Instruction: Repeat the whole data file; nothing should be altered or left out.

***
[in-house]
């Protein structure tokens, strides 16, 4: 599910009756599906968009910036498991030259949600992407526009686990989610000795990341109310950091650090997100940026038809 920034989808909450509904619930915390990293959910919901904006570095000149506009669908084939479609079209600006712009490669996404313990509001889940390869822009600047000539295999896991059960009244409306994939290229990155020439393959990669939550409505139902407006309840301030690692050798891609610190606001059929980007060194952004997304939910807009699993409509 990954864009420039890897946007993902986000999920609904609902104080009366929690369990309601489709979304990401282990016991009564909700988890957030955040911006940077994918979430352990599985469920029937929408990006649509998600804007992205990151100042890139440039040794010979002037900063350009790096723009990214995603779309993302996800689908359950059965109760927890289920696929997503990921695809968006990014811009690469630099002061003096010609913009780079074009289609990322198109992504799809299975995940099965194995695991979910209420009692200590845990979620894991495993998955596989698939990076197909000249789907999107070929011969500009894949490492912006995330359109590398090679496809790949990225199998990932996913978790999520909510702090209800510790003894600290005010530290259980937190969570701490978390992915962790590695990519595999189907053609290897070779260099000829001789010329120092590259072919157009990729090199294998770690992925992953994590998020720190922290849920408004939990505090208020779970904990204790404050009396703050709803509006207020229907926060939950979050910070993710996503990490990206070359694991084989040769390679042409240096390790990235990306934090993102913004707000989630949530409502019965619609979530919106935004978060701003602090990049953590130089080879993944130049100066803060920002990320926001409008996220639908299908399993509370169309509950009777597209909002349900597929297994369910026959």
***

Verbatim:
[in-house]
């Protein structure tokens, strides 16, 4: 599910009756599906968009910036498991030259949600992407526009686990989610000795990341109310950091650090997100940026038809 920034989808909450509904619930915390990293959910919901904006570095000149506009669908084939479609079209600006712009490669996404313990509001889940390869822009600047000539295999896991059960009244409306994939290229990155020439393959990669939550409505139902407006309840301030690692050798891609610190606001059929980007060194952004997304939910807009699993409509 990954864009420039890897946007993902986000999920609904609902104080009366929690369990309601489709979304990401282990016991009564909700988890957030955040911006940077994918979430352990599985469920029937929408990006649509998600804007992205990151100042890139440039040794010979002037900063350009790096723009990214995603779309993302996800689908359950059965109760927890289920696929997503990921695809968006990014811009690469630099002061003096010609913009780079074009289609990322198109992504799809299975995940099965194995695991979910209420009692200590845990979620894991495993998955596989698939990076197909000249789907999107070929011969500009894949490492912006995330359109590398090679496809790949990225199998990932996913978790999520909510702090209800510790003894600290005010530290259980937190969570701490978390992915962790590695990519595999189907053609290897070779260099000829001789010329120092590259072919157009990729090199294998770690992925992953994590998020720190922290849920408004939990505090208020779970904990204790404050009396703050709803509006207020229907926060939950979050910070993710996503990490990206070359694991084989040769390679042409240096390790990235990306934090993102913004707000989630949530409502019965619609979530919106935004978060701003602090990049953590130089080879993944130049100066803060920002990320926001409008996220639908299908399993509370169309509950009777597209909002349900597929297994369910026959």